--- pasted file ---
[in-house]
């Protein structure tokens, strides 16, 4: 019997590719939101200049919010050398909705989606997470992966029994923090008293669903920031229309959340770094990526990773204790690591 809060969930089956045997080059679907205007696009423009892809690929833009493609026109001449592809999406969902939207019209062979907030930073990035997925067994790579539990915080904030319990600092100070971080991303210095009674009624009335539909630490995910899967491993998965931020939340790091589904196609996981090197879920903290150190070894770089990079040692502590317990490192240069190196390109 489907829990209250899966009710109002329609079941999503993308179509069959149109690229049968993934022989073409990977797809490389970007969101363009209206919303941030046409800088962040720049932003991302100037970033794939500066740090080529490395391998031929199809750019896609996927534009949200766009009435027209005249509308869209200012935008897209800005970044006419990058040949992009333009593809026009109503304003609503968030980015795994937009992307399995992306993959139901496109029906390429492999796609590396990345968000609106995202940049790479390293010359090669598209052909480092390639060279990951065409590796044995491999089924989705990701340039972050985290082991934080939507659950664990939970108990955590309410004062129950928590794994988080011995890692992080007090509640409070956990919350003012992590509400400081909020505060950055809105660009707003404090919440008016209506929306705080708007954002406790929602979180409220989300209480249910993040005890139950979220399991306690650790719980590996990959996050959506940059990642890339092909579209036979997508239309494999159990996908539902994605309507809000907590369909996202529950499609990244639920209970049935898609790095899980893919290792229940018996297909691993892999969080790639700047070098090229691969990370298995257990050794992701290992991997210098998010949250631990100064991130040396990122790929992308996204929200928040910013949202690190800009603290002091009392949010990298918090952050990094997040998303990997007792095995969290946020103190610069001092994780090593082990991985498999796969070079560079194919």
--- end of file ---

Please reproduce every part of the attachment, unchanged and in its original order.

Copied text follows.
[in-house]
């Protein structure tokens, strides 16, 4: 019997590719939101200049919010050398909705989606997470992966029994923090008293669903920031229309959340770094990526990773204790690591 809060969930089956045997080059679907205007696009423009892809690929833009493609026109001449592809999406969902939207019209062979907030930073990035997925067994790579539990915080904030319990600092100070971080991303210095009674009624009335539909630490995910899967491993998965931020939340790091589904196609996981090197879920903290150190070894770089990079040692502590317990490192240069190196390109 489907829990209250899966009710109002329609079941999503993308179509069959149109690229049968993934022989073409990977797809490389970007969101363009209206919303941030046409800088962040720049932003991302100037970033794939500066740090080529490395391998031929199809750019896609996927534009949200766009009435027209005249509308869209200012935008897209800005970044006419990058040949992009333009593809026009109503304003609503968030980015795994937009992307399995992306993959139901496109029906390429492999796609590396990345968000609106995202940049790479390293010359090669598209052909480092390639060279990951065409590796044995491999089924989705990701340039972050985290082991934080939507659950664990939970108990955590309410004062129950928590794994988080011995890692992080007090509640409070956990919350003012992590509400400081909020505060950055809105660009707003404090919440008016209506929306705080708007954002406790929602979180409220989300209480249910993040005890139950979220399991306690650790719980590996990959996050959506940059990642890339092909579209036979997508239309494999159990996908539902994605309507809000907590369909996202529950499609990244639920209970049935898609790095899980893919290792229940018996297909691993892999969080790639700047070098090229691969990370298995257990050794992701290992991997210098998010949250631990100064991130040396990122790929992308996204929200928040910013949202690190800009603290002091009392949010990298918090952050990094997040998303990997007792095995969290946020103190610069001092994780090593082990991985498999796969070079560079194919």